According to Soltaniyyeh, there is no convention or international paper that would limit the degree of uranium enrichment. According to him, Iran is a member of the IAEA Treaty on Non-Proliferation of Nuclear Weapons (NPT) and has the right to enrich uranium to the extent to which it wishes.
Soltaniyyeh said that Iran with responsibility approaches the international obligations, and the Iranian plan to enrich uranium is under full IAEA supervision.
West doubts the essence of Iran's nuclear program. U.S., Israel and some European countries suspect Iran of a plan for producing nuclear weapons. Iran denies this. So far, the UN Security Council adopted six resolutions to stop Iran's nuclear program. Four of the six resolutions include economic sanctions.
Israeli nuclear program
Non-Aligned Movement countries and the Arab states rigidly required the IAEA Director-General Yukiya Amano to prepare a report on supposed nuclear weapons of Israel and compel it to provide data on nuclear potential," said Iran's representative to the IAEA Ali Asghar Soltaniyyeh.
For the first time after 20 years, the question about Israel's nuclear program was raised in Vienna at the level of heads of delegations to the IAEA.
"Today's meeting of the IAEA is the second pressure on Israel after the conference in New York to review the NPT [Treaty on the Non-Proliferation of Nuclear Weapons]. Today, Israel is under strong external pressure," Soltaniyyeh, who attends the meeting, said in an interview with Trend.
He said the reason for the rigid demands of most IAEA member countries was the latest events around the "flotilla of freedom".
A week ago, Israeli naval forces intercepted in the Mediterranean Sea six ships coming with the humanitarian aid and the delegation of human rights activists in blockaded Gaza Strip. During the operation, nine members of "flotilla of freedom" were killed, dozens were injured and hundreds were imprisoned and later deported. The international community has demanded a speedy investigation of these events.
The Iranian representative to the IAEA said that in today's discussions in Vienna, most countries, except the U.S. and some European countries, have agreed that Israel should join the NPT and place its nuclear reactors under IAEA control.
A similar decision was contained in the final statement of the New York conference in May, said Soltaniyyeh.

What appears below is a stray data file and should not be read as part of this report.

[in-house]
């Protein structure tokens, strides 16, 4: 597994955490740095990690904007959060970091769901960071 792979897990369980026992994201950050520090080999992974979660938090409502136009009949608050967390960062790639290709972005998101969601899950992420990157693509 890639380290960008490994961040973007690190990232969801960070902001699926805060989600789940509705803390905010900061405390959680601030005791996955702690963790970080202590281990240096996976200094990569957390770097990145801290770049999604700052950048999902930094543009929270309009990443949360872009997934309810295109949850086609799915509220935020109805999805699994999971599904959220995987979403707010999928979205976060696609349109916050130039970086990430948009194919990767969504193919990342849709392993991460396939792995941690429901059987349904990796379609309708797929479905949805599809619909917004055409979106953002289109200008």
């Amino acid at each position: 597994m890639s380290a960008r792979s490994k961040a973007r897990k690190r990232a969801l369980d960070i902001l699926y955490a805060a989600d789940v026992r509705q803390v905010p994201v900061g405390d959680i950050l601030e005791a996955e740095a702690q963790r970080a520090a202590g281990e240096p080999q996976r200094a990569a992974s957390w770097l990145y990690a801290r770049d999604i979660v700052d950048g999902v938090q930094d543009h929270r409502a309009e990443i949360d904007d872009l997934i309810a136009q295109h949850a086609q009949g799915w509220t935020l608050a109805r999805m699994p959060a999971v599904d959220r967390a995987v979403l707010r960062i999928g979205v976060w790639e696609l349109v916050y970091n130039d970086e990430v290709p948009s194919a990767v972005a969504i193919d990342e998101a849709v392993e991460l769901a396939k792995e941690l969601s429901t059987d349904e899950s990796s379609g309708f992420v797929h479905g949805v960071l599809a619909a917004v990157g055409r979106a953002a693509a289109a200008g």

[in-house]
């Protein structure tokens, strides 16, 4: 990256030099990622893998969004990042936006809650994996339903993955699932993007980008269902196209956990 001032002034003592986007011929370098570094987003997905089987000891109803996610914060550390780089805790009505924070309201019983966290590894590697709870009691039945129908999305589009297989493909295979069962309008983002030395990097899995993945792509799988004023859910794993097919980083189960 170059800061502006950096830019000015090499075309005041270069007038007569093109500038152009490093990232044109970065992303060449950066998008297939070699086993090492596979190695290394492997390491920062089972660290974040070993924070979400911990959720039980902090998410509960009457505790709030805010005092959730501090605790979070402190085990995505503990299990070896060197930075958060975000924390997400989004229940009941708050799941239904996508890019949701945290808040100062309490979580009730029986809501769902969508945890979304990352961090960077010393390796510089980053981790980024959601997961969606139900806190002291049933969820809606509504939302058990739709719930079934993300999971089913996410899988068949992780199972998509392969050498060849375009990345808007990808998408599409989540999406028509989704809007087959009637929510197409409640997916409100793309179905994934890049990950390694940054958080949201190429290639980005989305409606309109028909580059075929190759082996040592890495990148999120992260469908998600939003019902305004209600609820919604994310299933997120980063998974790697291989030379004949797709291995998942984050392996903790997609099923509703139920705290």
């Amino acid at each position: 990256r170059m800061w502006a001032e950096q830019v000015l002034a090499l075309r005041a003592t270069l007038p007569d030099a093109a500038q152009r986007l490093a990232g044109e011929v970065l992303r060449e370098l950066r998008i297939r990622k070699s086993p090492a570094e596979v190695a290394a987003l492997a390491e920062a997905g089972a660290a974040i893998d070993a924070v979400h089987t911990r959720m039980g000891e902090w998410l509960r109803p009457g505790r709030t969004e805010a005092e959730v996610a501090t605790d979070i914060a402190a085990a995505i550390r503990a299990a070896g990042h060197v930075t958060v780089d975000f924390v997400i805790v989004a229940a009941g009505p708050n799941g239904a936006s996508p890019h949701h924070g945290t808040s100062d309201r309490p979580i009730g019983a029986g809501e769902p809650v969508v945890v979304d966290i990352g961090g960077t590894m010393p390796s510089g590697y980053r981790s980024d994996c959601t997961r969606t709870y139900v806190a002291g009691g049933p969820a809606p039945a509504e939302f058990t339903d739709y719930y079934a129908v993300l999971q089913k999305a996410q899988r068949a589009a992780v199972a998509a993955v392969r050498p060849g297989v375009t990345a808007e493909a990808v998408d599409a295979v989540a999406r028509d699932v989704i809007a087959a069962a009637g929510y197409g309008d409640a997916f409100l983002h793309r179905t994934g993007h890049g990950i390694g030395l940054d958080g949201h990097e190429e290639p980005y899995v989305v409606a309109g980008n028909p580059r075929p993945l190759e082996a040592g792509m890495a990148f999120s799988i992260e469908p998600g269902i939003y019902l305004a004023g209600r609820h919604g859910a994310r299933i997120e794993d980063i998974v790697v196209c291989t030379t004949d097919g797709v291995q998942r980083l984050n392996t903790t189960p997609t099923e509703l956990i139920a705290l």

All members of Non-Aligned Movement, which unites 118 countries worldwide on the principle of non-participation in military blocs, which is currently headed by Egypt, voted 'for'.
According to Arab states and Turkey, the "shadow" policy of Israel over the supposed nuclear facilities on its territory is a stumbling block in establishing a nuclear-free zone in the Middle East in accordance with 1995 NPT resolution. Israel does not deny, but does not recognize the possession of nuclear weapons and refuses any international cooperation in this field, including adherence to the NPT, along with India and Pakistan.
Israel believes that the policy of "nuclear silence" corresponds to the national interest of any state, if it does not undermine the security and stability in the region.
Amano's report on uranium exchange
Soltaniyyeh said the last report by the IAEA director general Yukiya Amano contains certain technical problems, including the fact that it does not reflect Iran's agreement for uranium exchange. The NAM member countries protested on this issue, stating that the report should also reflect the position of the Iranian side.
The meeting of IAEA Board of Governors took place June 7, when was presented previously distributed report by IAEA director general on Iran's nuclear program.
"We protest against Amano's report and do not consider the report balanced," said Soltaniyyeh.
Bombing nuclear facilities
According to Soltaniyyeh, another theme that emerged from discussions at the IAEA this week was the bombing of facilities in Syria by Israel in 2007.
In the night September 6, 2007 several bombers and fighters of the Israeli Air Force penetrated Syrian airspace from the Mediterranean Sea. This is the only data on the operation, which was officially confirmed.
"Israel claims that it was nuclear facilities and reactors, he said. But in this case, two questions arise: to what international law is the construction of nuclear facilities contrary, and under Israel's possession of such information, why instead of submitting them to the IAEA, Israel willfully committed an attack on Syria?"
Soltaniyyeh added that Israel bombed nuclear sites in Iraq in 1981, and the bombing was condemned by the IAEA and the UN Security Council and a resolution was adopted against Israel.
"Now the Non-Aligned Movement countries and we [Iran], including in the agenda the Israeli attack on Syria, are making efforts to adopt a new resolution against Israel," he said.
T.Konyayeva contributed to article